ElectriCY’d: CyRide unveils new electric buses


Biong Biong

Chief Safety Officer Kevin Gries featured wearing the mini-bus mascot, which has a working horn, turn signals, break lights, headlights and high-beams, as CyRide’s electric bus ribbon cutting ceremony.

CyRide unveiled two new electric buses with a ribbon cutting ceremony. The new buses put out zero emissions, ride quieter and have a range of roughly 263 miles on a full charge.

One of the buses made trips between City Hall and CyRide’s headquarters giving community members an opportunity to ride on one of the buses.

With two of the total planned 17 electric buses joining the fleet, Transit Director Barbara Neal said the new buses will run along the Green and Plum routes– routes that run near CyRide’s headquarters.

“As we move towards more of them [electric buses] we will have more experience; we’ll be able to understand how long they can last,” Neal said. “Right now, we think they can go about 260 miles on a charge, which is about a 10 to 12 hour day of service, but it will depend on capacity– how many people are on the bus– so there are factors that will weigh into how long they can stay out on route.”

Neal said the buses were in part funded by the No or Low Emissions Vehicle Program through a grant and an Iowa Volkswagen grant, and that the buses will begin charging around 9 p.m. and will charge overnight, taking six hours to reach a full charge.

With each eclectic bus price tagged at roughly $1 million, Mayor of Ames John Haila remarked on the partnership necessary to see the project into fruition.

“I can’t overstate the partnership between Iowa State, City of Ames, Student Government [and] our granting agencies that help provide funds for this,” Haila said. “These are over $1 million […] working together, we’re so much more powerful and [can] accomplish objectives.”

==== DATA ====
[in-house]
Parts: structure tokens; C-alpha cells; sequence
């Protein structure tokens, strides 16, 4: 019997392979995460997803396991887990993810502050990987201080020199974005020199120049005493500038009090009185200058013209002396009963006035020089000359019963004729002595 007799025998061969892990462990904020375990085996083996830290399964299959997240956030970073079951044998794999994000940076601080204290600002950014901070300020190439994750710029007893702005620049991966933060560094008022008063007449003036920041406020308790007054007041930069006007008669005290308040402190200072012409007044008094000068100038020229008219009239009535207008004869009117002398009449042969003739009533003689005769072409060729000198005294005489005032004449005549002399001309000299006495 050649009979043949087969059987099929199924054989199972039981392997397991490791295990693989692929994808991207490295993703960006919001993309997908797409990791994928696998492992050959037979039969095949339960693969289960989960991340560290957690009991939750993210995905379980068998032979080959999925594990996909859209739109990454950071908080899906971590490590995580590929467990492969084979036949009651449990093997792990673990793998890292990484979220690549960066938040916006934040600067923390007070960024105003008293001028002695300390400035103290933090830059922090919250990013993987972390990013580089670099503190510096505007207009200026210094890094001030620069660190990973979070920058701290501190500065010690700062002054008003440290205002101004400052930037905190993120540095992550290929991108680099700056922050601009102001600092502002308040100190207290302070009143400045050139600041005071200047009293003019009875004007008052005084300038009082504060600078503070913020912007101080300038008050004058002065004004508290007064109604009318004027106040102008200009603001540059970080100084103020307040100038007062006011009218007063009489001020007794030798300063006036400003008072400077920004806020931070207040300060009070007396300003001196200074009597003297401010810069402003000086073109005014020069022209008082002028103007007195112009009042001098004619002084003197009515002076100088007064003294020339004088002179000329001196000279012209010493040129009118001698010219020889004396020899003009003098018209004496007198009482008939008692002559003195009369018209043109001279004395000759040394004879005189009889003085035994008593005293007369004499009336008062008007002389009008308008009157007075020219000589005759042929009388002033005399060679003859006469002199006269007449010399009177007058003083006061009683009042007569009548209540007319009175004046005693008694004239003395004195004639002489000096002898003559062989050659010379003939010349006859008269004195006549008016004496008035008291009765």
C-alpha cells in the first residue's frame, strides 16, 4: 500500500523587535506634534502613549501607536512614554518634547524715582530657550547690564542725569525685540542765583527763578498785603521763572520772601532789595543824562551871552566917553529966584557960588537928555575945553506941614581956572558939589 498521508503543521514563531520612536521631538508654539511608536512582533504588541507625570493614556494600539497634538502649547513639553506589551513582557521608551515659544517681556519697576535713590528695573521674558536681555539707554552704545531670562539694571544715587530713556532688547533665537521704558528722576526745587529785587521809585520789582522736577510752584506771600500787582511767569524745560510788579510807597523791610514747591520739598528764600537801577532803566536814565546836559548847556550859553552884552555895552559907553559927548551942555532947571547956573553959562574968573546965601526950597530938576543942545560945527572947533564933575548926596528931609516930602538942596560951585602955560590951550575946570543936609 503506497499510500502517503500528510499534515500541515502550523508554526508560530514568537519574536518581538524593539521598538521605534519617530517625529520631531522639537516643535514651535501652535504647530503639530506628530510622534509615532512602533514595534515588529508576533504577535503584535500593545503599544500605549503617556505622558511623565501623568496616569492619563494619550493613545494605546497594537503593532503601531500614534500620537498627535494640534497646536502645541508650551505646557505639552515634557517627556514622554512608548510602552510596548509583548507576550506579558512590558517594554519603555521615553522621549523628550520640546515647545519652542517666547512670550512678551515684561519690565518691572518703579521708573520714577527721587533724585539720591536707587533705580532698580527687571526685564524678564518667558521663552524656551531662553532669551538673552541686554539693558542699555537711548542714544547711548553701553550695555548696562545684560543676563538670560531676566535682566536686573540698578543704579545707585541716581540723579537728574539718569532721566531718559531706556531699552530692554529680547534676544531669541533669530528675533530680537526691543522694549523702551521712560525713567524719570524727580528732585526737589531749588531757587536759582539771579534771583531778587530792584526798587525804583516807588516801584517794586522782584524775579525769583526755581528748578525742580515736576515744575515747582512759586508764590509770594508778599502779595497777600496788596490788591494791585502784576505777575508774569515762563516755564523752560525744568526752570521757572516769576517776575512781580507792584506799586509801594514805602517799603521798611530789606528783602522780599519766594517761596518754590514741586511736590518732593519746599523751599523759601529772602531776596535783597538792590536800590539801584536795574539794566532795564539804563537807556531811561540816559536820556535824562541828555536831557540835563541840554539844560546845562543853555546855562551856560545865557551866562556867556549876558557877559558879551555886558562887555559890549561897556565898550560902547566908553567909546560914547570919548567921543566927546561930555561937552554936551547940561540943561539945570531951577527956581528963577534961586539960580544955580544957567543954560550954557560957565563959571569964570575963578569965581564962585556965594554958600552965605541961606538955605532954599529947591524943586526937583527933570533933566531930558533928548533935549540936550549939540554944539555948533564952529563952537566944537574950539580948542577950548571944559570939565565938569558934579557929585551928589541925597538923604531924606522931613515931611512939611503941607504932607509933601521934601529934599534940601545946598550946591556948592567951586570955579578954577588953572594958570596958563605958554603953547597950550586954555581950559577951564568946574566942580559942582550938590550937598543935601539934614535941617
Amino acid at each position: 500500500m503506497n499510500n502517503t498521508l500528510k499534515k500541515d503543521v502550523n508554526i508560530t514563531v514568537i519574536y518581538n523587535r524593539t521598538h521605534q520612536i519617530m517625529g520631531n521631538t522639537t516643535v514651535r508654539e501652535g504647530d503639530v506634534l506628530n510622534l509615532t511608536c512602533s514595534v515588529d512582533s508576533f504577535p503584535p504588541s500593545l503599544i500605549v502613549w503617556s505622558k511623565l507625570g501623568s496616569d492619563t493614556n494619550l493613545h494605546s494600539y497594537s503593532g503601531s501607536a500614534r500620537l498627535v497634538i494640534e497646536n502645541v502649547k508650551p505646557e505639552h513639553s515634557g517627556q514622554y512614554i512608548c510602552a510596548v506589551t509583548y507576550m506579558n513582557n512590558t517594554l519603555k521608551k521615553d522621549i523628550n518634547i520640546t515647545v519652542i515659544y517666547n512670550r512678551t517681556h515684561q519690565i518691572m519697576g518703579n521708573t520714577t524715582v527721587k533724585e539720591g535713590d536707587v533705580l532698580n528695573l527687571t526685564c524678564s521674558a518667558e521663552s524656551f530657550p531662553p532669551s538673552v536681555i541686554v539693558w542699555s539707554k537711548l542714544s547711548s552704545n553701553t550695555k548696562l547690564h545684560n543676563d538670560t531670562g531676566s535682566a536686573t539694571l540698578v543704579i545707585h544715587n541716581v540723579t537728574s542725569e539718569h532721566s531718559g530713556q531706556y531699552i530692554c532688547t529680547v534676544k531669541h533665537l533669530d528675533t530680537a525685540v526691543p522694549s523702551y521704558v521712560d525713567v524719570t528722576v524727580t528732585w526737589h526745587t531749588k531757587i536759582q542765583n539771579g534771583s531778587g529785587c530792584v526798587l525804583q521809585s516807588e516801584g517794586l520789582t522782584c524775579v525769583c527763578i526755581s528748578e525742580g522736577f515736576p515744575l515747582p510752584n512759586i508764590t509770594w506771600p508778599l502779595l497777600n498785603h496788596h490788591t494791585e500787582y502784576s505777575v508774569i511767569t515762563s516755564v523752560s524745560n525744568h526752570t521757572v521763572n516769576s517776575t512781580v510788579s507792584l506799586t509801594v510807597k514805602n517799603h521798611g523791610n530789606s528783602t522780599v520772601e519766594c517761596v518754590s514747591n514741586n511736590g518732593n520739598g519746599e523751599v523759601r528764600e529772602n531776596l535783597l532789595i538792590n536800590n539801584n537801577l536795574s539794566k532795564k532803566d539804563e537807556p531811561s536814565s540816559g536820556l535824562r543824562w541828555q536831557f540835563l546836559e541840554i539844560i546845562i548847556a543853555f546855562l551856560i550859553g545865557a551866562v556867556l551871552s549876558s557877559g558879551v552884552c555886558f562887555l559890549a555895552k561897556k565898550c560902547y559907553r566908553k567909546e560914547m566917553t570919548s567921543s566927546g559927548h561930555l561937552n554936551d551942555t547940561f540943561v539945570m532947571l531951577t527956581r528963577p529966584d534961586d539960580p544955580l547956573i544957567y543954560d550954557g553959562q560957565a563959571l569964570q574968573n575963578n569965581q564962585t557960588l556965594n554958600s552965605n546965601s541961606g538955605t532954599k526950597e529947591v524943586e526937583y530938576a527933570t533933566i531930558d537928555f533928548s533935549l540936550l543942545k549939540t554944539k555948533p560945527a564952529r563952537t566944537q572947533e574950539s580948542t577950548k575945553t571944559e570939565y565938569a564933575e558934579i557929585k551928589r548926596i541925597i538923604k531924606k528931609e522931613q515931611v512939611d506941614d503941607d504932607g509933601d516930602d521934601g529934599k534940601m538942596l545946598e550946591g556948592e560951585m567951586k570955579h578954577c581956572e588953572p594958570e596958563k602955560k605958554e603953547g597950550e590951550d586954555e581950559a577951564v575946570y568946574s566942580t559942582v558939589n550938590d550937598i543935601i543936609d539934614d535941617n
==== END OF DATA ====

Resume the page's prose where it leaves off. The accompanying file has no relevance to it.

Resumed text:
Haila said the implementation of the eclectic buses marks the first step taken in reducing emissions as a part of the Ames Climate Action Plan.

“I believe it sends a strong message to our community that we’re willing to invest in new technologies,” Haila said.

Mayor John Haila and CyRide Board of Trustees members Liz Jeffrey, Jacob Ludwig and Rachel Schnepf cutting the ribbon to celebrate CyRide’s new electric buses. (Biong Biong)

Neal said students have seemed excited about the electric buses.

“Students, I think, are most in touch with helping the environment and reducing greenhouse gasses, so I think the students are excited about this technology,” Neal said. “I hope that we can continue to move forward with reducing greenhouse gasses.”

CyRide Board of Trustees member Rachel Schnepf, a senior in computer engineering and a former Student Government senator, said she was proud to see the innovative solutions the CyRide team has come up with to make the buses last as long as they can with Iowa’s weather.

“Winters can stress the batteries and it can put some stress on them, but as long as they’re kept indoors at night, they should be overall fine,” Schnepf said. “I’m pretty sure they’re in a more heated environment, which the garages are, so they’ll be more safe. It’ll be a little difficult in the winter, but it will be fine.”

CyRide Board of Trustees member Jacob Ludwig, a senior double majoring in economics and political science and former president of Student Government, celebrated the acquisition of the electric buses.

“This is an awesome day,” Ludwig said. “This is, I think, the first of many steps that CyRide’s gonna take to be a leader in the clean energy space here in the community.”

Ludwig said with the electric buses now available, community members now have another tool at their disposal to practice living more sustainably.

“Public transit is already one of the best ways to reduce carbon emissions for traveling, and so adding electric buses to the fleet is an even better way to continue reducing emissions for transit around the city,” Ludwig said.

President of the CyRide Board of Trustees Liz Jeffrey said she joined the board in 2017 and that acquiring electric buses was one of the things brought before the board.

“It definitely gives us a next step to […] meeting our climate goals,” Jeffrey said. “With the newer administration there is a push to reduce carbon emissions. Really, city of Ames has been kind of a forefront with our resource recovery plant, so it’s always been something that’s been important to the community to be environmentally conscious, and so this is one step in a whole plan to get us closer to some of those goals.”